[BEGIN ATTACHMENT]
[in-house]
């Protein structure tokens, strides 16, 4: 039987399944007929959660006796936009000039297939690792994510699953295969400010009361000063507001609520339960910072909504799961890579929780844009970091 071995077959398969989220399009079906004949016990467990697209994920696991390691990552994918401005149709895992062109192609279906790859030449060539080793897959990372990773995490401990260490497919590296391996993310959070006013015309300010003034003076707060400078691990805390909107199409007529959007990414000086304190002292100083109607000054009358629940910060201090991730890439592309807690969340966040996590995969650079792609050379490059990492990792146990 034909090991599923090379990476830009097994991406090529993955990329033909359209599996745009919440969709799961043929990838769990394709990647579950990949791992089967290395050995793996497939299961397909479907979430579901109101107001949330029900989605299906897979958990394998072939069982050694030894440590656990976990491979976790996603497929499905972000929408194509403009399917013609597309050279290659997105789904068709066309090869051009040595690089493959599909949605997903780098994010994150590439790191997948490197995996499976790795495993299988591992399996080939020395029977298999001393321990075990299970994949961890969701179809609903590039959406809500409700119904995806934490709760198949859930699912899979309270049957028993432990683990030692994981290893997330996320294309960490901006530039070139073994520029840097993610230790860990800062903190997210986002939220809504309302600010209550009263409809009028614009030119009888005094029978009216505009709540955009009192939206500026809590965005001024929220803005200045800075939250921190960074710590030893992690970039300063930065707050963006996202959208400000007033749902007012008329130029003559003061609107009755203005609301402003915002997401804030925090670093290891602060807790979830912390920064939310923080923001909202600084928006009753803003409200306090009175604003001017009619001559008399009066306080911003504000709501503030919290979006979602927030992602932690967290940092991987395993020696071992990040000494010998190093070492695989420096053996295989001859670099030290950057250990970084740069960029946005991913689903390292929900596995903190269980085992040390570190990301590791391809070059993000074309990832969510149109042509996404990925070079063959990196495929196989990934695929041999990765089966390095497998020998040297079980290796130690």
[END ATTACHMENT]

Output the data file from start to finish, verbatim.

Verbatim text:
[in-house]
């Protein structure tokens, strides 16, 4: 039987399944007929959660006796936009000039297939690792994510699953295969400010009361000063507001609520339960910072909504799961890579929780844009970091 071995077959398969989220399009079906004949016990467990697209994920696991390691990552994918401005149709895992062109192609279906790859030449060539080793897959990372990773995490401990260490497919590296391996993310959070006013015309300010003034003076707060400078691990805390909107199409007529959007990414000086304190002292100083109607000054009358629940910060201090991730890439592309807690969340966040996590995969650079792609050379490059990492990792146990 034909090991599923090379990476830009097994991406090529993955990329033909359209599996745009919440969709799961043929990838769990394709990647579950990949791992089967290395050995793996497939299961397909479907979430579901109101107001949330029900989605299906897979958990394998072939069982050694030894440590656990976990491979976790996603497929499905972000929408194509403009399917013609597309050279290659997105789904068709066309090869051009040595690089493959599909949605997903780098994010994150590439790191997948490197995996499976790795495993299988591992399996080939020395029977298999001393321990075990299970994949961890969701179809609903590039959406809500409700119904995806934490709760198949859930699912899979309270049957028993432990683990030692994981290893997330996320294309960490901006530039070139073994520029840097993610230790860990800062903190997210986002939220809504309302600010209550009263409809009028614009030119009888005094029978009216505009709540955009009192939206500026809590965005001024929220803005200045800075939250921190960074710590030893992690970039300063930065707050963006996202959208400000007033749902007012008329130029003559003061609107009755203005609301402003915002997401804030925090670093290891602060807790979830912390920064939310923080923001909202600084928006009753803003409200306090009175604003001017009619001559008399009066306080911003504000709501503030919290979006979602927030992602932690967290940092991987395993020696071992990040000494010998190093070492695989420096053996295989001859670099030290950057250990970084740069960029946005991913689903390292929900596995903190269980085992040390570190990301590791391809070059993000074309990832969510149109042509996404990925070079063959990196495929196989990934695929041999990765089966390095497998020998040297079980290796130690």